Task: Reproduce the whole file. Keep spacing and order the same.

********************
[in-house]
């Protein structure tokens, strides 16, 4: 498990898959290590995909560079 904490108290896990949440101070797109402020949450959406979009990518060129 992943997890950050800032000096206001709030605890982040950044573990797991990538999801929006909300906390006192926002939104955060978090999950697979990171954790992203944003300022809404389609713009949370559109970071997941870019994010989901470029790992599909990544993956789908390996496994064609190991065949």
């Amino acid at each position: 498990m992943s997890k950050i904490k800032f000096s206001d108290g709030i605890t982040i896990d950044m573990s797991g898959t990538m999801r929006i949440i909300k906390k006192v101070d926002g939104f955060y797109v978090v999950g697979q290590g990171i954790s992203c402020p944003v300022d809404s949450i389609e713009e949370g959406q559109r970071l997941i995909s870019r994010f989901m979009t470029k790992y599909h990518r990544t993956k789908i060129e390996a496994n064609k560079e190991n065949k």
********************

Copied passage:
[in-house]
């Protein structure tokens, strides 16, 4: 498990898959290590995909560079 904490108290896990949440101070797109402020949450959406979009990518060129 992943997890950050800032000096206001709030605890982040950044573990797991990538999801929006909300906390006192926002939104955060978090999950697979990171954790992203944003300022809404389609713009949370559109970071997941870019994010989901470029790992599909990544993956789908390996496994064609190991065949």
């Amino acid at each position: 498990m992943s997890k950050i904490k800032f000096s206001d108290g709030i605890t982040i896990d950044m573990s797991g898959t990538m999801r929006i949440i909300k906390k006192v101070d926002g939104f955060y797109v978090v999950g697979q290590g990171i954790s992203c402020p944003v300022d809404s949450i389609e713009e949370g959406q559109r970071l997941i995909s870019r994010f989901m979009t470029k790992y599909h990518r990544t993956k789908i060129e390996a496994n064609k560079e190991n065949k």